Saeed Naqvi on why the Muslim youth is angry and says it has lost faith in the government, police and electronic media
'Tumne ghar chora, chalo tum
to mohajir ho gae;
hum yahan haazir rahey
aur ghair hazir ho gae.'
(You left your homes and became mohajirs in Pakistan. We chose to be present here and find ourselves absent)
It was callous of those who tossed up this satirical couplet to relieve the tension in that room in Aurangabad. The elderly gent at the far end took out his handkerchief to wipe his misty eyes. A young man in his late 20s, editor of an Aurangabad Urdu daily, Asian Express, said he could publish it as the song of the Muslims of Dhule. The riot affected town is in North Maharashtra, three hours drive from Aurangabad, where six Muslims youth were shot dead by the police on January 6. Several were injured.
Muslim youth in riot hit areas, or districts where they have been held by the police for years on suspicion of terror and later found innocent, will obviously be alienated from the rulers. This much is obvious. But what is not obvious to the government, as it was not to me, that youth in their anger will locate an icon, a hero, a declamatory Rambo on a pulpit.
So, from district to district, city to city, video images of none other than Akbaruddin Owaisi, ranting to a thunderous applause are being transmitted on mobile phones.
Among a group in Dhule, I raise my hand. "Please stop this ..this is dangerous, inflammatory speech .it can create riots". A dark man with leathery skin regards me sternly. "Where were you or the government when Bal Thackeray was spewing venom, without a break for decades ..they didn't have the guts to arrest him". A pause. "And they arrested Akbaruddin because he is a Muslim, a soft target?"
Dhule, not far from Gujarat and Madhya Pradesh, was on the fateful day preparing itself to watch the third India-Pakistan cricket match. Briefly, the buildup to the riot is as follows.
A Muslim auto driver has an argument with Kishore Wagh, owner of a restaurant in Madhavpur near Machchi bazaar in the heart of Dhule. The issue is simple: nonpayment of a Rs 30 bill. Wagh hits the driver on his face with a ladle. Bleeding profusely. The injured reaches the police chowki, a100 yards away, where the constables take no note of his injuries.
The driver returns to the scene with a dozen or so youth, only to find that the crowd near the restaurant has also swelled. Stone pelting begins from both sides. The police chowki, like a kiosk, is in the middle. The constables have run away. The Muslim mob pulls out the furniture and papers from the chowki, make a pile on the road and set fire to it. The mobs on both sides have multiplied.
By setting fire to the chowki, Muslims have already expressed their lack of confidence in police fairness. This is not surprising. In the earlier riots of 2008, the police had shot dead 11 Muslims. Police behavior on this occasion follows the same pattern. Police arrive, facing the Muslim mob. Its back is towards the community it feels more secure with. As the sky is filled with missiles from both sides, the police open fire. Six Muslims are shot dead. Muslim houses and shops, within a stone's throw from the police formation, are looted and gutted almost under police supervision. All of this is available on videos in popular circulation. This is a technological advance in these riots. No one can tell lies.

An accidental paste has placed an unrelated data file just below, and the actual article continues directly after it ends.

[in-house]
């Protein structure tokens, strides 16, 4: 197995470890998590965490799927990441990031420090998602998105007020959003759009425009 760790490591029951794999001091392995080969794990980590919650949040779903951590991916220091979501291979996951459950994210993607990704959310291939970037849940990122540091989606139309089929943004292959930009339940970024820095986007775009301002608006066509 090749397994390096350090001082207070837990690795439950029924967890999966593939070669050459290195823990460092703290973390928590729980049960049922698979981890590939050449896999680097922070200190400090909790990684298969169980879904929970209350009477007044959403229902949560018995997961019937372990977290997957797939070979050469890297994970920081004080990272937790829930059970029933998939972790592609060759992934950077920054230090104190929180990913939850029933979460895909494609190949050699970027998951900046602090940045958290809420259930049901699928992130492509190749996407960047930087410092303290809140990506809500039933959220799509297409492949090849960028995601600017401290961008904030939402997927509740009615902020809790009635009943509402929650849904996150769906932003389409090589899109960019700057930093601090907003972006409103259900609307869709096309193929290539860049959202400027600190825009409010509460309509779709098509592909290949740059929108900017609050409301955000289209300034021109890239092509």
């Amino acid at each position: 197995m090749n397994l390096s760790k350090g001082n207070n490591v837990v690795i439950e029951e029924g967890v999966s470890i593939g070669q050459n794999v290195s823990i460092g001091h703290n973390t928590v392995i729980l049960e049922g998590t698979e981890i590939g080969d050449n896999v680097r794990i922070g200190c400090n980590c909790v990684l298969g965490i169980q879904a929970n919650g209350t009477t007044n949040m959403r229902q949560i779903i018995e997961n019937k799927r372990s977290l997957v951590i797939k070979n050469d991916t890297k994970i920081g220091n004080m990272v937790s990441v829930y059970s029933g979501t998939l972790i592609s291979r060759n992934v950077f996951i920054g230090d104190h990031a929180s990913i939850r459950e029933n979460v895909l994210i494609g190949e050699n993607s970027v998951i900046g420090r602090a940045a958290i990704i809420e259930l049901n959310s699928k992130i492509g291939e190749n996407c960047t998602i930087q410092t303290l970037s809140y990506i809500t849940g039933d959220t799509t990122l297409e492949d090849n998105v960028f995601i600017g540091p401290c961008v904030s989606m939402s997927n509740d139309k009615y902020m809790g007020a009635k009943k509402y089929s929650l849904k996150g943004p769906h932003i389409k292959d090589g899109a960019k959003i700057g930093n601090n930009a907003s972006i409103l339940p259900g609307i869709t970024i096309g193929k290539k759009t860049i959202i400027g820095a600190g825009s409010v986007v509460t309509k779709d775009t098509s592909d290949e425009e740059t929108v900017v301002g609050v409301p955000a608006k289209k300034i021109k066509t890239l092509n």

When a state reserve police camp is permanently settled in Dhule, why is the police force so late in coming?
In a town with such a large Muslim population, would it not have helped if there were some Muslims in the force?
If you have five Muslims in a force of 300, "the five Muslims are in effect Hindus by another name" says a Hindu social worker. They have to be in a sizeable enough number to be able to influence the majority of the force, he says.
In the standard operating procedure, the police are less trigger happy with the bolt action 303 rifles. The new self loading rifles are meant more to secure the borders than for urban riots. Why did the police use these?
Muslims here are overwhelmingly, weavers, bangle sellers, paan and beetle nut sellers, petty shopkeepers. Ansaris, Maniyars, Tambolis are common names.
In a municipality of 55 members, 16 are Muslims, affiliated to all the mainstream parties in Mumbai. These councillors are virtual middlemen for state leaders, in whose electoral interest they try to keep the local flock. Sadly for them, the youth has lost faith in these "bought" corporators. That is the political dimension of these riots. Which of the corporators will deliver votes for Mumbai politicians -- the profit of riots? Remember, corporation, assembly and Parliament elections are round the corner.
Supposing, SP Deepak Deshpande were to reach out to the youth who are the growing power, he has no means of doing so. He can only go to the sixteen corporators who alas, have no hold on the youth. The youth, not just in Dhule, is growing angrier by the minute. It is savvy on the social media, transmitting Owaisi's rhetoric to its counterparts elsewhere. "The government, police, electronic media are against us; for them we are ghair hazir, not there," says a young man with a trimmed beard. "We have the Urdu press and the social media." He asks me threateningly "you think these two will always move parallel to each other and not clash with a Big Bang?" This is not the language of a Mullah or of the politically untrained.